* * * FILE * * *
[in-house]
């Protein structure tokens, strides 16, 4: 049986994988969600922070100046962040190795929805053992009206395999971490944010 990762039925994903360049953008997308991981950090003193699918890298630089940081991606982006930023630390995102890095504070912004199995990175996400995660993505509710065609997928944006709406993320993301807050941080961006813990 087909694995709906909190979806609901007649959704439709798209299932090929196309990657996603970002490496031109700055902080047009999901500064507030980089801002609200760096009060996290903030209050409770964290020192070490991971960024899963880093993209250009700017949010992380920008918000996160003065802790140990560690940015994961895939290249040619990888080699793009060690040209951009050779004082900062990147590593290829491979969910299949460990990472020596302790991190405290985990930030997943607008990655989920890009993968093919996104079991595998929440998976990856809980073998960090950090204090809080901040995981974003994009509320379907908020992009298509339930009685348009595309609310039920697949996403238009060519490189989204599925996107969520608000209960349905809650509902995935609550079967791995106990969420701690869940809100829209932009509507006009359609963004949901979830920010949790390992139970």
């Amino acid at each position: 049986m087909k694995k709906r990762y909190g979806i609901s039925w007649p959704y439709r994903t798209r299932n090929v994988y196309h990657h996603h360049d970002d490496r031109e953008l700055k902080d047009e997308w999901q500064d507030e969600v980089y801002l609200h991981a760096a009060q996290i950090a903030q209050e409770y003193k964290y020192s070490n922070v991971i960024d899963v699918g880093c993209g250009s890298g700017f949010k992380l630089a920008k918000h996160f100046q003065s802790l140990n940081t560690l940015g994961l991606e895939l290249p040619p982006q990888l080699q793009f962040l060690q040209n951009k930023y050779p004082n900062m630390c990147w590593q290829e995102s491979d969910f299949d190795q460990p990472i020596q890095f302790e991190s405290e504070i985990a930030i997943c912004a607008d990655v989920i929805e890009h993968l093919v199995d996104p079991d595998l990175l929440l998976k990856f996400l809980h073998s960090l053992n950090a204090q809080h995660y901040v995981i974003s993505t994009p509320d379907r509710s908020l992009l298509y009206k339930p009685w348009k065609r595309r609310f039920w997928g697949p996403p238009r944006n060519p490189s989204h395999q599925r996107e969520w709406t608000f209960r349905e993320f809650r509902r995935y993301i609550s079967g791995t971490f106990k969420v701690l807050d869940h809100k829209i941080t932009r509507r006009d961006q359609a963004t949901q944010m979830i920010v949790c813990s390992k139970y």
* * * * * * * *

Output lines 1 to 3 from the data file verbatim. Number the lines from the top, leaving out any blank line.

[in-house]
């Protein structure tokens, strides 16, 4: 049986994988969600922070100046962040190795929805053992009206395999971490944010 990762039925994903360049953008997308991981950090003193699918890298630089940081991606982006930023630390995102890095504070912004199995990175996400995660993505509710065609997928944006709406993320993301807050941080961006813990 087909694995709906909190979806609901007649959704439709798209299932090929196309990657996603970002490496031109700055902080047009999901500064507030980089801002609200760096009060996290903030209050409770964290020192070490991971960024899963880093993209250009700017949010992380920008918000996160003065802790140990560690940015994961895939290249040619990888080699793009060690040209951009050779004082900062990147590593290829491979969910299949460990990472020596302790991190405290985990930030997943607008990655989920890009993968093919996104079991595998929440998976990856809980073998960090950090204090809080901040995981974003994009509320379907908020992009298509339930009685348009595309609310039920697949996403238009060519490189989204599925996107969520608000209960349905809650509902995935609550079967791995106990969420701690869940809100829209932009509507006009359609963004949901979830920010949790390992139970």
């Amino acid at each position: 049986m087909k694995k709906r990762y909190g979806i609901s039925w007649p959704y439709r994903t798209r299932n090929v994988y196309h990657h996603h360049d970002d490496r031109e953008l700055k902080d047009e997308w999901q500064d507030e969600v980089y801002l609200h991981a760096a009060q996290i950090a903030q209050e409770y003193k964290y020192s070490n922070v991971i960024d899963v699918g880093c993209g250009s890298g700017f949010k992380l630089a920008k918000h996160f100046q003065s802790l140990n940081t560690l940015g994961l991606e895939l290249p040619p982006q990888l080699q793009f962040l060690q040209n951009k930023y050779p004082n900062m630390c990147w590593q290829e995102s491979d969910f299949d190795q460990p990472i020596q890095f302790e991190s405290e504070i985990a930030i997943c912004a607008d990655v989920i929805e890009h993968l093919v199995d996104p079991d595998l990175l929440l998976k990856f996400l809980h073998s960090l053992n950090a204090q809080h995660y901040v995981i974003s993505t994009p509320d379907r509710s908020l992009l298509y009206k339930p009685w348009k065609r595309r609310f039920w997928g697949p996403p238009r944006n060519p490189s989204h395999q599925r996107e969520w709406t608000f209960r349905e993320f809650r509902r995935y993301i609550s079967g791995t971490f106990k969420v701690l807050d869940h809100k829209i941080t932009r509507r006009d961006q359609a963004t949901q944010m979830i920010v949790c813990s390992k139970y």